The Quietus | Features | Reissue of the week


There is a venerable, artist-run record label tradition in jazz, which dates back to at least the early 1950s. In 1952, bassist / composer Charles Mingus, his wife Celia and drummer Max Roach founded Debut Records, which focused on releasing music by emerging artists until it closed in 1957 – the same year Sun Ra and his business partner Alton Abraham set El Saturn records in Chicago, primarily as a release vehicle. intergalactic missives from Ra. While these two companies were pragmatic attempts to avoid the compromises inherent in working with major record labels, they were also candid statements of African-American self-determination that were entirely emblematic of the civil rights era.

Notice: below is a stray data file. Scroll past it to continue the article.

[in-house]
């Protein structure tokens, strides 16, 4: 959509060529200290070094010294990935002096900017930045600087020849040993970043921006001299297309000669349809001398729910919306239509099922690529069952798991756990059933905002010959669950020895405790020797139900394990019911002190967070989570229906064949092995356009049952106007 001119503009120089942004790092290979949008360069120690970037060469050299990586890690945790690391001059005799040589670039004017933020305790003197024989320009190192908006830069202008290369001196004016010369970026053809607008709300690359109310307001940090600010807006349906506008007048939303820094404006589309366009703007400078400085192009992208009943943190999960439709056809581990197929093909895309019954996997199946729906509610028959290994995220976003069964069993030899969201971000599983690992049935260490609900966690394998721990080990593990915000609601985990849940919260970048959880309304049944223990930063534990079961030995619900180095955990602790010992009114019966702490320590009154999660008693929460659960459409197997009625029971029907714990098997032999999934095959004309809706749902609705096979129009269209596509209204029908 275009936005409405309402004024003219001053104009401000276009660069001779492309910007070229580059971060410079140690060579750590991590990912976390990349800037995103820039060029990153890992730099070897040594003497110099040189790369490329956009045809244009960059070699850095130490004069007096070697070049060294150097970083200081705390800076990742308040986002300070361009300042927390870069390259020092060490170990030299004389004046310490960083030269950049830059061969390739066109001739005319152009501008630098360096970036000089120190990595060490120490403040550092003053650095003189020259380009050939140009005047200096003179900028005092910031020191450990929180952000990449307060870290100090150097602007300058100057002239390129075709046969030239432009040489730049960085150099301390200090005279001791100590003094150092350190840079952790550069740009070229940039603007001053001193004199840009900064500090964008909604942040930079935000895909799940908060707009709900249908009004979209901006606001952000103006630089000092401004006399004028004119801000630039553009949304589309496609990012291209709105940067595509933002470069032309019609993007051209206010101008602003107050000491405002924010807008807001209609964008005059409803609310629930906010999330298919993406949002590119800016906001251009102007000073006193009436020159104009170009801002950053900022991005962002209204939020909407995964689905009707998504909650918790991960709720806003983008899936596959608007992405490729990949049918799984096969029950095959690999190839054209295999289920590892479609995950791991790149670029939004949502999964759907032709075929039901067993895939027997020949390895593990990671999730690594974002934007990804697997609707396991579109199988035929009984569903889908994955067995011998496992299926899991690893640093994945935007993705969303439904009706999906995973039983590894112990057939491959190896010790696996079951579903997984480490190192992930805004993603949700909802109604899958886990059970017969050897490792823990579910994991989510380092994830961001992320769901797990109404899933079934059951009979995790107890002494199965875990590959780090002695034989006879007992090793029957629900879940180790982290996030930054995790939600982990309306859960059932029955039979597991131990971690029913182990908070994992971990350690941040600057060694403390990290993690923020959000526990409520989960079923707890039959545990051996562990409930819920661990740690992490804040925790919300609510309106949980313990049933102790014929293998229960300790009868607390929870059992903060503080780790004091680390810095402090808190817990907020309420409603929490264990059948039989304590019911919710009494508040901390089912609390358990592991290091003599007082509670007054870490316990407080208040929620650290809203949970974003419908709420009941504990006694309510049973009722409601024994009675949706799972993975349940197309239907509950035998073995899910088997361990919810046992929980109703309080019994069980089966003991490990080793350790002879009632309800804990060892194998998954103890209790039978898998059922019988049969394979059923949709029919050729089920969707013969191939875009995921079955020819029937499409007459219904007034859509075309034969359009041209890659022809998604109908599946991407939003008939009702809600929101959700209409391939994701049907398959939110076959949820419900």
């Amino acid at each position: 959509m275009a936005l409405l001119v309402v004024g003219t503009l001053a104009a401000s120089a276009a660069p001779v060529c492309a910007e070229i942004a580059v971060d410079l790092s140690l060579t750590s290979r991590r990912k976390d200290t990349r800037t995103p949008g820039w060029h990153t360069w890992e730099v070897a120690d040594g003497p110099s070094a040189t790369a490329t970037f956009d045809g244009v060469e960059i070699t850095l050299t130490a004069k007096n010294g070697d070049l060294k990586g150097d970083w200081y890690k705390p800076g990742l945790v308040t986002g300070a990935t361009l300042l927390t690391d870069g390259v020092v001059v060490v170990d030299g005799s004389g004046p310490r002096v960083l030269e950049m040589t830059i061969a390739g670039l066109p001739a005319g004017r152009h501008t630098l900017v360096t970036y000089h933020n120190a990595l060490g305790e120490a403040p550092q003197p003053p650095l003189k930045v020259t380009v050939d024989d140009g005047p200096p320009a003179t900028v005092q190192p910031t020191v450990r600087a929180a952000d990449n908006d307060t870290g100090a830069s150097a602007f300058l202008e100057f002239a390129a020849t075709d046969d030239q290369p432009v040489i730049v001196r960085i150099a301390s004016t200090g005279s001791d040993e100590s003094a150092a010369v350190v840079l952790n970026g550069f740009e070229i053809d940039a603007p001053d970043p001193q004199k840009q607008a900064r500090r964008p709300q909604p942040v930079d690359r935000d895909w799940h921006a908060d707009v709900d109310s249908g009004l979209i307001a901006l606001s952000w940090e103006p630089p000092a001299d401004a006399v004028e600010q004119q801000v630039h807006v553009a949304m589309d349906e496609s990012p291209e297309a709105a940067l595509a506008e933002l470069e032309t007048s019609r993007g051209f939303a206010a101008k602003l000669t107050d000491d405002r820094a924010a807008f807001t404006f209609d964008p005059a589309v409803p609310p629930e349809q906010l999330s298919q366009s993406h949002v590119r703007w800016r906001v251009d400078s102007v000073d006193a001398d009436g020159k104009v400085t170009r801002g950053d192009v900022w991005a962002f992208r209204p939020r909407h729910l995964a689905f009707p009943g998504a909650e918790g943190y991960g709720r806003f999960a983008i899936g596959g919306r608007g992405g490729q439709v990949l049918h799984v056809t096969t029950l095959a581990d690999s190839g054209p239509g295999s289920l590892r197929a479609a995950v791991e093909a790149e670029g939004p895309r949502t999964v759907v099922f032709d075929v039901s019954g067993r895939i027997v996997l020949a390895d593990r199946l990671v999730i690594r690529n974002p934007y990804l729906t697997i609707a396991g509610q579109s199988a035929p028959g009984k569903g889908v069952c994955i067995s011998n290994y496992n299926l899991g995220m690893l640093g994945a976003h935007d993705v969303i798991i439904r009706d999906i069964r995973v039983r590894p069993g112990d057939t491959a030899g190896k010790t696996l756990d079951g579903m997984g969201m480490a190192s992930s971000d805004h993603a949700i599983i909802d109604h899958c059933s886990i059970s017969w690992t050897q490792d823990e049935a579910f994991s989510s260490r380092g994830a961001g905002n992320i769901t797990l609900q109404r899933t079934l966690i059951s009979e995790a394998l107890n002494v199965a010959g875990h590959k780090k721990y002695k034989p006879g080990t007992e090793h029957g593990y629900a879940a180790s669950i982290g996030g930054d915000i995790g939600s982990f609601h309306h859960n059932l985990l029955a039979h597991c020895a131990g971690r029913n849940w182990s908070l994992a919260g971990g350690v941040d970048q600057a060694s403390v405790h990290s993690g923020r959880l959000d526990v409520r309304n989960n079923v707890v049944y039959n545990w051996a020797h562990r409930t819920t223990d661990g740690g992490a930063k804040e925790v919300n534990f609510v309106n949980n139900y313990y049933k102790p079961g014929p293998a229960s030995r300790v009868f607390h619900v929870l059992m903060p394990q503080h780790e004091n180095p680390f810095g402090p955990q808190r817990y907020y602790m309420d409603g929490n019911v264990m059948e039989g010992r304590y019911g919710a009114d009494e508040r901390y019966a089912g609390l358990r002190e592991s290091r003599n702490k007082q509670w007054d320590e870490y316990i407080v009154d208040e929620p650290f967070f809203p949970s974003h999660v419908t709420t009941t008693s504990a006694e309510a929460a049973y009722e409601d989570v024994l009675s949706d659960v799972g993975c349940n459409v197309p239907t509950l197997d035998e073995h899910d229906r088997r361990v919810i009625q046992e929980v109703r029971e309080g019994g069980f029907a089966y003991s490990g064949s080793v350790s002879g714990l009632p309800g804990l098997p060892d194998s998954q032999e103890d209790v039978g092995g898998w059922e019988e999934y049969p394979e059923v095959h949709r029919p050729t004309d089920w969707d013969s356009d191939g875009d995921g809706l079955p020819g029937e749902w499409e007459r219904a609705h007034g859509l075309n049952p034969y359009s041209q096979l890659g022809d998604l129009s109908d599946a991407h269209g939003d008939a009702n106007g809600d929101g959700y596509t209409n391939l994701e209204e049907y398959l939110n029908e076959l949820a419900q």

Not surprisingly, amid the political and social turmoil of the late 1960s and early 1970s, the idea took on more urgent energy. In 1971, trumpeter Charles Tolliver and pianist Stanley Cowell created New York-based Strata-East Records, which released over 50 albums during the 1970s, including sessions of jazz heavyweights such as the bassist Cecil McBee and Clifford Jordan, as well as Gil Scott. -Heron’s hit album in 1974, Winter in America. Operating in the void created by the death of John Coltrane in 1967, Strata-East was a beacon of Afro-centric spirituality and cultural awareness, and is now rightly famous for issuing some of the most powerful statements of the 20th century. century on black American artistic identity. But that wasn’t the only label with a closed fist in the air. In Oakland, California, home of the Black Panthers, an even more revolutionary imprint was founded in 1969.